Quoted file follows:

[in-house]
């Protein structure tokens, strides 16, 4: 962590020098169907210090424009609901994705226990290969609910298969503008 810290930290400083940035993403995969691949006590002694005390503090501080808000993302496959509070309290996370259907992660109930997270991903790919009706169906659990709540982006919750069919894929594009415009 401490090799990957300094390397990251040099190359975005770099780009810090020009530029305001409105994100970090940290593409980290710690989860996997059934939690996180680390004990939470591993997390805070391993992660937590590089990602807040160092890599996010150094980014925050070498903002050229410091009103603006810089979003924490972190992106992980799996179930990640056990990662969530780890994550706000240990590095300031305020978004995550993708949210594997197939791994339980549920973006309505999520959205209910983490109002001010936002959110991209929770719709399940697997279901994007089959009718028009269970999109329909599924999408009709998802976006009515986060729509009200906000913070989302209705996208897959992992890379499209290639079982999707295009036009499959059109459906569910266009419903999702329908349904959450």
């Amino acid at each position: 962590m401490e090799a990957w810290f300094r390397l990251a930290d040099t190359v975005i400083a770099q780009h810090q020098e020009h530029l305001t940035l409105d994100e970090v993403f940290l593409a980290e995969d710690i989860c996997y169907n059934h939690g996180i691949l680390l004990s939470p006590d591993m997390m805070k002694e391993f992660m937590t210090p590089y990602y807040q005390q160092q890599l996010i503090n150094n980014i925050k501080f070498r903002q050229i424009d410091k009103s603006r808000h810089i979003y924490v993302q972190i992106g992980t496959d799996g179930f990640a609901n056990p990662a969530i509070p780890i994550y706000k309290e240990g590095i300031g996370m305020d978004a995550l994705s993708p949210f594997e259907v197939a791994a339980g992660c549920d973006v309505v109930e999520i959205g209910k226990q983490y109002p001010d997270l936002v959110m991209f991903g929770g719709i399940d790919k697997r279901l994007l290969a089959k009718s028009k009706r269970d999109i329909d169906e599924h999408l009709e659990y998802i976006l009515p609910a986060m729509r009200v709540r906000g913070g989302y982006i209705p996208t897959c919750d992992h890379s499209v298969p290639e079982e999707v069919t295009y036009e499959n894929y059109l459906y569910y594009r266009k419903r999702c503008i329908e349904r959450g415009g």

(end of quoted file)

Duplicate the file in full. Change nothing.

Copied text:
[in-house]
């Protein structure tokens, strides 16, 4: 962590020098169907210090424009609901994705226990290969609910298969503008 810290930290400083940035993403995969691949006590002694005390503090501080808000993302496959509070309290996370259907992660109930997270991903790919009706169906659990709540982006919750069919894929594009415009 401490090799990957300094390397990251040099190359975005770099780009810090020009530029305001409105994100970090940290593409980290710690989860996997059934939690996180680390004990939470591993997390805070391993992660937590590089990602807040160092890599996010150094980014925050070498903002050229410091009103603006810089979003924490972190992106992980799996179930990640056990990662969530780890994550706000240990590095300031305020978004995550993708949210594997197939791994339980549920973006309505999520959205209910983490109002001010936002959110991209929770719709399940697997279901994007089959009718028009269970999109329909599924999408009709998802976006009515986060729509009200906000913070989302209705996208897959992992890379499209290639079982999707295009036009499959059109459906569910266009419903999702329908349904959450």
């Amino acid at each position: 962590m401490e090799a990957w810290f300094r390397l990251a930290d040099t190359v975005i400083a770099q780009h810090q020098e020009h530029l305001t940035l409105d994100e970090v993403f940290l593409a980290e995969d710690i989860c996997y169907n059934h939690g996180i691949l680390l004990s939470p006590d591993m997390m805070k002694e391993f992660m937590t210090p590089y990602y807040q005390q160092q890599l996010i503090n150094n980014i925050k501080f070498r903002q050229i424009d410091k009103s603006r808000h810089i979003y924490v993302q972190i992106g992980t496959d799996g179930f990640a609901n056990p990662a969530i509070p780890i994550y706000k309290e240990g590095i300031g996370m305020d978004a995550l994705s993708p949210f594997e259907v197939a791994a339980g992660c549920d973006v309505v109930e999520i959205g209910k226990q983490y109002p001010d997270l936002v959110m991209f991903g929770g719709i399940d790919k697997r279901l994007l290969a089959k009718s028009k009706r269970d999109i329909d169906e599924h999408l009709e659990y998802i976006l009515p609910a986060m729509r009200v709540r906000g913070g989302y982006i209705p996208t897959c919750d992992h890379s499209v298969p290639e079982e999707v069919t295009y036009e499959n894929y059109l459906y569910y594009r266009k419903r999702c503008i329908e349904r959450g415009g």